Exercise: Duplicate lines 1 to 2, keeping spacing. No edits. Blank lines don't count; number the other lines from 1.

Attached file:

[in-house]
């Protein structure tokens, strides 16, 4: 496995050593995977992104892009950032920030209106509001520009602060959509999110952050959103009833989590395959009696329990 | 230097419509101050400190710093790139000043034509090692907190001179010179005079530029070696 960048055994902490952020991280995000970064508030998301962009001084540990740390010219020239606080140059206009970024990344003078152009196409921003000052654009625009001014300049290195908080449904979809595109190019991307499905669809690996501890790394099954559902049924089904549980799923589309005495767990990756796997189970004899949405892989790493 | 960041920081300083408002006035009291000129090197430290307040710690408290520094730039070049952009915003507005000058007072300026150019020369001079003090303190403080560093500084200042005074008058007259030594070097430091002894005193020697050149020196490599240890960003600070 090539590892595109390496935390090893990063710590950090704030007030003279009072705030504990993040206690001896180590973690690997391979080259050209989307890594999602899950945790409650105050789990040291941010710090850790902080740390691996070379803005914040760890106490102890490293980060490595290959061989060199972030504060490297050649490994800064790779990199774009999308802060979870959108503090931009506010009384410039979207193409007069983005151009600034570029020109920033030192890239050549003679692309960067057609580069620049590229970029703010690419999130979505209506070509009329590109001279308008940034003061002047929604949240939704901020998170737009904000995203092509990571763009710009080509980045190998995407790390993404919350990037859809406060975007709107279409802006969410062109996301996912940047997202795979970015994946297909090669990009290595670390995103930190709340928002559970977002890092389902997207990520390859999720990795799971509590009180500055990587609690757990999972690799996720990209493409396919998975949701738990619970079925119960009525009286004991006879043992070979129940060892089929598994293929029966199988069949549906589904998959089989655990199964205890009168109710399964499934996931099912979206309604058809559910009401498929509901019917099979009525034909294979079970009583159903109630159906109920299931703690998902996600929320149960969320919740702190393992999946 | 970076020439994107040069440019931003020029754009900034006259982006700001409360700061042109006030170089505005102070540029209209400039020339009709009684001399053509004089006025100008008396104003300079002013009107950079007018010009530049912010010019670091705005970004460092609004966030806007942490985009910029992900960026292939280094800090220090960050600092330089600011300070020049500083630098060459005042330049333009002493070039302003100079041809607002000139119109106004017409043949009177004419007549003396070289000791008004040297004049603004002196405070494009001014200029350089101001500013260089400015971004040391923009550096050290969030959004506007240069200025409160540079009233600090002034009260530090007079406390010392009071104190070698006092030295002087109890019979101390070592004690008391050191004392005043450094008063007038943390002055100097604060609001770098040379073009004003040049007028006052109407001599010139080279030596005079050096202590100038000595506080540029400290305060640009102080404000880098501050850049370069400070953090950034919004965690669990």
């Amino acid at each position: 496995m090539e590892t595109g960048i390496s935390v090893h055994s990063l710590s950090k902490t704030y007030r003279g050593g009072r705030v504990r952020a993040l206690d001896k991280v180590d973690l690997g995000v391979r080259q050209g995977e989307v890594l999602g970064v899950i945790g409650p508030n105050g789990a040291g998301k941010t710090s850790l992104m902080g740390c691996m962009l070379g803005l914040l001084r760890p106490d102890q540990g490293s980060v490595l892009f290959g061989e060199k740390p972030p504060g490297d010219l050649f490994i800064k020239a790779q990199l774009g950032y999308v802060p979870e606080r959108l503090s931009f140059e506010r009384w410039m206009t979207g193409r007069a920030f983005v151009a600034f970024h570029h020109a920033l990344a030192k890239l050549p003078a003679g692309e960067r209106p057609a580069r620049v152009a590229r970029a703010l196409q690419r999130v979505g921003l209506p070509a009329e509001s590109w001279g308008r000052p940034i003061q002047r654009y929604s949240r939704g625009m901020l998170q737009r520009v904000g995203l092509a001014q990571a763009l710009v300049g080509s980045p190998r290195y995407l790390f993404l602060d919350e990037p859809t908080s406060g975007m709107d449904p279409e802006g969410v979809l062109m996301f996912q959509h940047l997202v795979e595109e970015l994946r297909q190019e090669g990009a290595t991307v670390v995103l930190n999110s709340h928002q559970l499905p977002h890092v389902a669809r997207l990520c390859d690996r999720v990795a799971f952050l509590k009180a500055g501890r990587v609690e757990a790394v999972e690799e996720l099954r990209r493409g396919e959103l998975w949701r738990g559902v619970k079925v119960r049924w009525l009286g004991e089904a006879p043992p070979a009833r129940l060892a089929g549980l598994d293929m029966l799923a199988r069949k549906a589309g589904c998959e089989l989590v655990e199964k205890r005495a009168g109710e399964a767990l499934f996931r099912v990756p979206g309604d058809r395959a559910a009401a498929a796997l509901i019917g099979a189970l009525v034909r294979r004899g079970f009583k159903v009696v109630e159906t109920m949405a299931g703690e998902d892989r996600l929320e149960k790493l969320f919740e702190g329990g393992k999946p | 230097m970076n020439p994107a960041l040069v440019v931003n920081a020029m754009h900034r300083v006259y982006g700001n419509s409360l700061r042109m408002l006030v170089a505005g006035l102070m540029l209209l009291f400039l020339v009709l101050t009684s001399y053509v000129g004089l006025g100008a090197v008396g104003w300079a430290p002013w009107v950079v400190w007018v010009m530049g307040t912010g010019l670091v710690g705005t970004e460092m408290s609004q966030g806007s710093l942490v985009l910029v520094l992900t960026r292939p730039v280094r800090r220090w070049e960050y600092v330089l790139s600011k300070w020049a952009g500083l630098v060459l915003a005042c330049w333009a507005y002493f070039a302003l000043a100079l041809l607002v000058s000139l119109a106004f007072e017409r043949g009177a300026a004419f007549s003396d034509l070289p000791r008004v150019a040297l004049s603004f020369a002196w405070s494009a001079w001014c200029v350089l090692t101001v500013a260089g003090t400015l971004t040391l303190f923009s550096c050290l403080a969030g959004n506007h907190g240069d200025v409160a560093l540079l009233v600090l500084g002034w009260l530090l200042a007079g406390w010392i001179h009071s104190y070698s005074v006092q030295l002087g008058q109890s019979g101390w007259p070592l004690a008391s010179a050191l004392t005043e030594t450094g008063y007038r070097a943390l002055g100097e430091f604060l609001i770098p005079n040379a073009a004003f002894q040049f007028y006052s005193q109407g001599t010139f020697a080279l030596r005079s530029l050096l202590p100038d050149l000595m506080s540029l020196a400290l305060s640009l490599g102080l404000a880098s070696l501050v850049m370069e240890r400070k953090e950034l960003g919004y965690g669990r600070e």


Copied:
[in-house]
């Protein structure tokens, strides 16, 4: 496995050593995977992104892009950032920030209106509001520009602060959509999110952050959103009833989590395959009696329990 | 230097419509101050400190710093790139000043034509090692907190001179010179005079530029070696 960048055994902490952020991280995000970064508030998301962009001084540990740390010219020239606080140059206009970024990344003078152009196409921003000052654009625009001014300049290195908080449904979809595109190019991307499905669809690996501890790394099954559902049924089904549980799923589309005495767990990756796997189970004899949405892989790493 | 960041920081300083408002006035009291000129090197430290307040710690408290520094730039070049952009915003507005000058007072300026150019020369001079003090303190403080560093500084200042005074008058007259030594070097430091002894005193020697050149020196490599240890960003600070 090539590892595109390496935390090893990063710590950090704030007030003279009072705030504990993040206690001896180590973690690997391979080259050209989307890594999602899950945790409650105050789990040291941010710090850790902080740390691996070379803005914040760890106490102890490293980060490595290959061989060199972030504060490297050649490994800064790779990199774009999308802060979870959108503090931009506010009384410039979207193409007069983005151009600034570029020109920033030192890239050549003679692309960067057609580069620049590229970029703010690419999130979505209506070509009329590109001279308008940034003061002047929604949240939704901020998170737009904000995203092509990571763009710009080509980045190998995407790390993404919350990037859809406060975007709107279409802006969410062109996301996912940047997202795979970015994946297909090669990009290595670390995103930190709340928002559970977002890092389902997207990520390859999720990795799971509590009180500055990587609690757990999972690799996720990209493409396919998975949701738990619970079925119960009525009286004991006879043992070979129940060892089929598994293929029966199988069949549906589904998959089989655990199964205890009168109710399964499934996931099912979206309604058809559910009401498929509901019917099979009525034909294979079970009583159903109630159906109920299931703690998902996600929320149960969320919740702190393992999946 | 970076020439994107040069440019931003020029754009900034006259982006700001409360700061042109006030170089505005102070540029209209400039020339009709009684001399053509004089006025100008008396104003300079002013009107950079007018010009530049912010010019670091705005970004460092609004966030806007942490985009910029992900960026292939280094800090220090960050600092330089600011300070020049500083630098060459005042330049333009002493070039302003100079041809607002000139119109106004017409043949009177004419007549003396070289000791008004040297004049603004002196405070494009001014200029350089101001500013260089400015971004040391923009550096050290969030959004506007240069200025409160540079009233600090002034009260530090007079406390010392009071104190070698006092030295002087109890019979101390070592004690008391050191004392005043450094008063007038943390002055100097604060609001770098040379073009004003040049007028006052109407001599010139080279030596005079050096202590100038000595506080540029400290305060640009102080404000880098501050850049370069400070953090950034919004965690669990």